In 1969, Twersky made the first of several clandestine trips to the Soviet Union, organized by the Israeli prime minister’s office, to meet with Jewish activists. His experiences there made him a passionate, lifelong anticommunist, which periodically set him apart from and at odds with allies on the left.
In 1974, Twersky went to Israel with a group of American Habonim graduates to establish Kibbutz Gezer on an abandoned kibbutz site near the Tel Aviv-Jerusalem highway. He was almost immediately recruited to work in Labor Party headquarters, where he was considered a protégé of Abba Eban. He served in the party’s international relations department, working closely with the London-based Socialist International, and edited an English-language political monthly, Spectrum. He also launched a literary quarterly, Shdemot, under the auspices of the kibbutz movement.
During the 1982 Lebanon War he saw combat in an artillery unit. Afterward he was tapped as a Knesset legislative aide and became part of a group of young Turks that included Yossi Beilin and Avraham Burg.
In 1986, concerned about his father’s age and health, he returned to the United States, where he took up journalism full-time. When the Forward Association launched its weekly English-language publication in 1990, he joined founding editor Seth Lipsky as deputy editor and Washington bureau chief. By now he was married to Israeli television journalist Ginny Medved and had two small children.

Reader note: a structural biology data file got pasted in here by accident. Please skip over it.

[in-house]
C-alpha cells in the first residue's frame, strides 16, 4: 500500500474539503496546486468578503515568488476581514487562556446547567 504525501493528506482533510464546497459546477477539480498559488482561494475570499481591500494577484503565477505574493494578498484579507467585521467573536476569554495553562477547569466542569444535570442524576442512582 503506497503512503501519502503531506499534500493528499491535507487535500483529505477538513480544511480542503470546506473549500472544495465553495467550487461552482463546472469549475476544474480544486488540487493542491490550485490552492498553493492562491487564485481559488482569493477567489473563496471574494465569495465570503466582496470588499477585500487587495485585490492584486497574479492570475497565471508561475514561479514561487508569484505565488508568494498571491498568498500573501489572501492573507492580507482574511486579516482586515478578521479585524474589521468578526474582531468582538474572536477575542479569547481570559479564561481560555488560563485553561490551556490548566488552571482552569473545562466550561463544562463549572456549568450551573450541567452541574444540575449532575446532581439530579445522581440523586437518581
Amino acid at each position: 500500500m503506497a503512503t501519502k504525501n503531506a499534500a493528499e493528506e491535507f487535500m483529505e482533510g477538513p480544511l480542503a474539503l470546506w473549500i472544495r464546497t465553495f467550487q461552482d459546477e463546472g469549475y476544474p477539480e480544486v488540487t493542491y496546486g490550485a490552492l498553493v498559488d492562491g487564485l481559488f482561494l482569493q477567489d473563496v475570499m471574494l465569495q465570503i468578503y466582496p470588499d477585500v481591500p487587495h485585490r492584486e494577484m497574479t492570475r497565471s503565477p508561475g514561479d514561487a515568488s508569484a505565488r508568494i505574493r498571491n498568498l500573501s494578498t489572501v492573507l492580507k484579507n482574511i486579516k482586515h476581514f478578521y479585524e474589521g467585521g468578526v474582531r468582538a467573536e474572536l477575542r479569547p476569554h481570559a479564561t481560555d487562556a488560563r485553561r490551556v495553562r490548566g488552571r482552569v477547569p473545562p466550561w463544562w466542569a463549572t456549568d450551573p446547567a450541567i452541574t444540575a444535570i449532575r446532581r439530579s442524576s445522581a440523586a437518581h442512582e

Twersky’s seven years in the Forward’s Washington bureau were among the most fruitful and controversial of his life. Leaping headfirst into his new role, he broke several sensational scoops early in the Clinton years that embarrassed the administration and infuriated some of Twersky’s longtime friends and allies on the left. Most famously, he unearthed information that sabotaged the job prospects of Johnnetta Cole, a Clinton transition team appointee who was considered a leading candidate for secretary of education, and Lani Guinier, a law professor who was nominated to be assistant attorney general for civil rights.